icon bookmark-bicon bookmarkicon cameraicon checkicon chevron downicon chevron lefticon chevron righticon chevron upicon closeicon v-compressicon downloadicon editicon v-expandicon fbicon fileicon filtericon flag ruicon full chevron downicon full chevron lefticon full chevron righticon full chevron upicon gpicon insicon mailicon moveicon-musicicon mutedicon nomutedicon okicon v-pauseicon v-playicon searchicon shareicon sign inicon sign upicon stepbackicon stepforicon swipe downicon tagicon tagsicon tgicon trashicon twicon vkicon yticon wticon fm

‘Burn Louisville’ and ‘Amerikka’ trend on Twitter as calls for Black Lives Matter riots spread across the US

‘Burn Louisville’ and ‘Amerikka’ trend on Twitter as calls for Black Lives Matter riots spread across the US
Outraged that Kentucky authorities did not charge anyone with murdering Breonna Taylor, activists have egged on Black Lives Matter protesters with incendiary messages and called for riots in other cities – while blaming Russia.

Taylor, 26, was shot and killed in March, during what was reported to be a “no-knock” drug raid. On Wednesday, however, Kentucky Attorney General Daniel Cameron said the police had properly introduced themselves before Taylor’s boyfriend opened fire on them. One former officer was charged for recklessly shooting through walls, but the crossfire that killed Taylor was ruled justified.

It did not take long for outraged activists to insist that Taylor was “murdered” in her bed and that not charging the officers was tantamount to lawlessness.

Calls to “Burn Louisville” spread like wildfire – with over 20,000 tweets and counting as of 6 PM on Wednesday – while Twitter’s safety enforcers were nowhere to be seen.

Another trending term in Twitter’s main feed – at just under 4,000 examples – was equally incendiary: “Amerikkka” conflates the US with the Ku Klux Klan, a racist organization terrorizing African-Americans in the aftermath of the Civil War.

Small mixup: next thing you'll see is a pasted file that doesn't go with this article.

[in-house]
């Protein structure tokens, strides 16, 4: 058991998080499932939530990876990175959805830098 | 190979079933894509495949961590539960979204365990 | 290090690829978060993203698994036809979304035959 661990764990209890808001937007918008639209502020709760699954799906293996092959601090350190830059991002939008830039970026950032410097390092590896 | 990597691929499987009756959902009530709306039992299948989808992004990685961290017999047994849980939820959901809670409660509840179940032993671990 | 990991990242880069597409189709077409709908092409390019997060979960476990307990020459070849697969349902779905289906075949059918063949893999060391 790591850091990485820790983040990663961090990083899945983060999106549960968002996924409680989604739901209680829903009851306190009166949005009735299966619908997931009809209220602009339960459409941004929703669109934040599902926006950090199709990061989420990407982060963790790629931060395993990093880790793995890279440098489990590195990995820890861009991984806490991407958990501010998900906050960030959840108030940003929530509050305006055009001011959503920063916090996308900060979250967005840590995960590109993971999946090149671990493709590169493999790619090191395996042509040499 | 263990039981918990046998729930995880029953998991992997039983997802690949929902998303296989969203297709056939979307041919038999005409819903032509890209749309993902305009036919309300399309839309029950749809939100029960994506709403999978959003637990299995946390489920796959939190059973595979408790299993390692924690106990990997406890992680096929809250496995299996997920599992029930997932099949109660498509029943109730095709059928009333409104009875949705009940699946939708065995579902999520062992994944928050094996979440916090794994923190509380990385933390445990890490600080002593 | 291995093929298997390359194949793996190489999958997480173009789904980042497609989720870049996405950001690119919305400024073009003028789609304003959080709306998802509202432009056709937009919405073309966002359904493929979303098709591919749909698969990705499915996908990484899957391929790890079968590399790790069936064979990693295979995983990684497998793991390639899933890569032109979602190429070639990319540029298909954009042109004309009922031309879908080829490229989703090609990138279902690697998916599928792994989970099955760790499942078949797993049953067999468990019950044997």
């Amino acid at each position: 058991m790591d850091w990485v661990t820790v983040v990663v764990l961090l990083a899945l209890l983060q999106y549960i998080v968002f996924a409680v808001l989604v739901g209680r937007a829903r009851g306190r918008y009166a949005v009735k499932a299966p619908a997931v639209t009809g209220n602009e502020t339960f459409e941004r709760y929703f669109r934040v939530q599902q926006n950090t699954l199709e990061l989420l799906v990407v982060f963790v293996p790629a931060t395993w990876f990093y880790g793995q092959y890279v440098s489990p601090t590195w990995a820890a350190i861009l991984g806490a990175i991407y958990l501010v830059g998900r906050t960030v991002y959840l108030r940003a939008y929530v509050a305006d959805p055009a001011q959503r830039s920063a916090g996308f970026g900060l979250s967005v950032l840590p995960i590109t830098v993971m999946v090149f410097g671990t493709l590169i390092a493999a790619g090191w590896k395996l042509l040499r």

Though plenty of activists were more than happy to openly call for violence, there were some that insisted it was actually “Russian bots” to blame for the proliferation of “Burn Louisville.” 

How Moscow somehow made activist Linda Sarsour (327,000 followers) urge people to “Rise UP. All across this country. Everywhere,” remained unexplained.

Then there was Joshua Potash (132,000 followers), who tweeted out calls for protests in New York, Chicago and Minneapolis, with the line “It’s time to shut it down.”

“Every city is going to respond to police being allowed to murder Breonna Taylor. To police being allowed to murder Black people. And police won’t like it,” added Potash, a self-described “teacher who got on Twitter to help defeat fascism and white supremacy” who recently replaced #Resist in his bio with #BlackLivesMatter.

Even some elected officials got in on the calls for a revolution. Senator Bernie Sanders (I-Vermont), who twice ran for the Democratic presidential nomination, denounced the entire US criminal justice system as racist and called for “fundamental change.”

In anticipation of the possible riots, Louisville boarded up the downtown area and placed police on emergency footing as early as Monday. The Kentucky National Guard was called in on Wednesday. Footage from reporters on the ground show angry protesters confronting officers and smashing store windows as they marched and chanted.

Also on rt.com WATCH: BLM protesters prepare riot shields & ‘ABOLISH POLICE’ signs following Breonna Taylor charges announcement

Like this story? Share it with a friend!

Podcasts